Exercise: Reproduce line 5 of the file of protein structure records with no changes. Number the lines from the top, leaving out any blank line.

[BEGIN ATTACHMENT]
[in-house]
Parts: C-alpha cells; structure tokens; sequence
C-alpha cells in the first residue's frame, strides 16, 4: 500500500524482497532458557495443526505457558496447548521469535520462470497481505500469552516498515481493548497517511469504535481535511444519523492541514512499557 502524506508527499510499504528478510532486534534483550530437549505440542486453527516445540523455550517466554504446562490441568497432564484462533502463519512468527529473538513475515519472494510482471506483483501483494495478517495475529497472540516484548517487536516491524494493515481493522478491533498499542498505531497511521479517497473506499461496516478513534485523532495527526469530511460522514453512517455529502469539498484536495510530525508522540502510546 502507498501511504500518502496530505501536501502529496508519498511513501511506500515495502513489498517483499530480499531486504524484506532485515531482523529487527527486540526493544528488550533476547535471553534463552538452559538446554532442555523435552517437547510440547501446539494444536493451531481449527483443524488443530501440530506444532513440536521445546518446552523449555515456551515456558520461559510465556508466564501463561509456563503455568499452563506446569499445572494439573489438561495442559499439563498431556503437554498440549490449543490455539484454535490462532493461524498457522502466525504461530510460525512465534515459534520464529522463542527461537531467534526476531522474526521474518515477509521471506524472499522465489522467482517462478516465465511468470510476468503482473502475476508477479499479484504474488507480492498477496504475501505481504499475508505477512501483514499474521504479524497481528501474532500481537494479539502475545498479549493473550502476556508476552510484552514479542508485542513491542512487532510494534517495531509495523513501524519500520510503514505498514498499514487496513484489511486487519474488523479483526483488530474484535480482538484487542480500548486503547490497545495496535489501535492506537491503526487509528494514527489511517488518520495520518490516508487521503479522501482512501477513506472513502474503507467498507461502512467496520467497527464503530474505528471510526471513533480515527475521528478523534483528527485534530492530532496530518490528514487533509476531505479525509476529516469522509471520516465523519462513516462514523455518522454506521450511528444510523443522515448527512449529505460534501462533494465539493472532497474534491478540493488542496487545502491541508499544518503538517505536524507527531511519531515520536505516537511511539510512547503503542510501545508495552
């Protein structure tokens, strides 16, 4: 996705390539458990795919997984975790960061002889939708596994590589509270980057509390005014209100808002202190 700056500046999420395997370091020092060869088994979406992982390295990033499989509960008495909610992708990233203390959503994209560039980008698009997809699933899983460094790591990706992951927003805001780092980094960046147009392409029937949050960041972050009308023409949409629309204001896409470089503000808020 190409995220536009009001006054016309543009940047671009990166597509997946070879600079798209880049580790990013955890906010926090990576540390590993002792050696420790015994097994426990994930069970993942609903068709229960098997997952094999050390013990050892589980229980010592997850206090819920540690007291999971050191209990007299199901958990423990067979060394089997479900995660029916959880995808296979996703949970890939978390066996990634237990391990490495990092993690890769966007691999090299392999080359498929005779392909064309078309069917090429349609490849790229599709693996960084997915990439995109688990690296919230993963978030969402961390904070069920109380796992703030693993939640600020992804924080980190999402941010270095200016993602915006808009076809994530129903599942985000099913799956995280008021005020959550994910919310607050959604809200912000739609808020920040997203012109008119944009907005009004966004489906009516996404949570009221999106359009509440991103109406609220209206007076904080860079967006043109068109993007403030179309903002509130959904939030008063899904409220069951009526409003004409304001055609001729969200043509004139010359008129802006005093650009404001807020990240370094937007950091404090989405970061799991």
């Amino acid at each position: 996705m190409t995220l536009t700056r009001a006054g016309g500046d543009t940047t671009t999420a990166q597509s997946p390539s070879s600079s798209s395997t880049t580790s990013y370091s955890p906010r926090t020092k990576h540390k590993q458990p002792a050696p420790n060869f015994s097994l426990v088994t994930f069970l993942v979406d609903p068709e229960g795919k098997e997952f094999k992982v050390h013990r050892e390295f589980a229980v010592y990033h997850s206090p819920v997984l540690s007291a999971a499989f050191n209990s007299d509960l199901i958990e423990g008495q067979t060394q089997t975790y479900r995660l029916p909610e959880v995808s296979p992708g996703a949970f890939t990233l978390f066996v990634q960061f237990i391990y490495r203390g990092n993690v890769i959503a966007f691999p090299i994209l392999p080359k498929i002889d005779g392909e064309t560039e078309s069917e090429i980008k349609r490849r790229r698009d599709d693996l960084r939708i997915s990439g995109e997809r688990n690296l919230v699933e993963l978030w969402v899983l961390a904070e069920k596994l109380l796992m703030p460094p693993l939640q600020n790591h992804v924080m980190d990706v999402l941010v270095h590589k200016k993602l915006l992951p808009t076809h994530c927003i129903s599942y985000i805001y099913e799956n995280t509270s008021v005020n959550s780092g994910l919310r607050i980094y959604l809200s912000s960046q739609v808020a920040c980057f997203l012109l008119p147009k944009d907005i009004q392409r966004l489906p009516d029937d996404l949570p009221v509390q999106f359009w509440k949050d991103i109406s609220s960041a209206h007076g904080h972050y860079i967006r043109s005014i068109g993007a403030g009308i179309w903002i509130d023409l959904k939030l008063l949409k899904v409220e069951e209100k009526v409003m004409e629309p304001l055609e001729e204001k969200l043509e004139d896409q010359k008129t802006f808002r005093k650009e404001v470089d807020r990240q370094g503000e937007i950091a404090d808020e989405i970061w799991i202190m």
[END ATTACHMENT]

């Amino acid at each position: 996705m190409t995220l536009t700056r009001a006054g016309g500046d543009t940047t671009t999420a990166q597509s997946p390539s070879s600079s798209s395997t880049t580790s990013y370091s955890p906010r926090t020092k990576h540390k590993q458990p002792a050696p420790n060869f015994s097994l426990v088994t994930f069970l993942v979406d609903p068709e229960g795919k098997e997952f094999k992982v050390h013990r050892e390295f589980a229980v010592y990033h997850s206090p819920v997984l540690s007291a999971a499989f050191n209990s007299d509960l199901i958990e423990g008495q067979t060394q089997t975790y479900r995660l029916p909610e959880v995808s296979p992708g996703a949970f890939t990233l978390f066996v990634q960061f237990i391990y490495r203390g990092n993690v890769i959503a966007f691999p090299i994209l392999p080359k498929i002889d005779g392909e064309t560039e078309s069917e090429i980008k349609r490849r790229r698009d599709d693996l960084r939708i997915s990439g995109e997809r688990n690296l919230v699933e993963l978030w969402v899983l961390a904070e069920k596994l109380l796992m703030p460094p693993l939640q600020n790591h992804v924080m980190d990706v999402l941010v270095h590589k200016k993602l915006l992951p808009t076809h994530c927003i129903s599942y985000i805001y099913e799956n995280t509270s008021v005020n959550s780092g994910l919310r607050i980094y959604l809200s912000s960046q739609v808020a920040c980057f997203l012109l008119p147009k944009d907005i009004q392409r966004l489906p009516d029937d996404l949570p009221v509390q999106f359009w509440k949050d991103i109406s609220s960041a209206h007076g904080h972050y860079i967006r043109s005014i068109g993007a403030g009308i179309w903002i509130d023409l959904k939030l008063l949409k899904v409220e069951e209100k009526v409003m004409e629309p304001l055609e001729e204001k969200l043509e004139d896409q010359k008129t802006f808002r005093k650009e404001v470089d807020r990240q370094g503000e937007i950091a404090d808020e989405i970061w799991i202190m």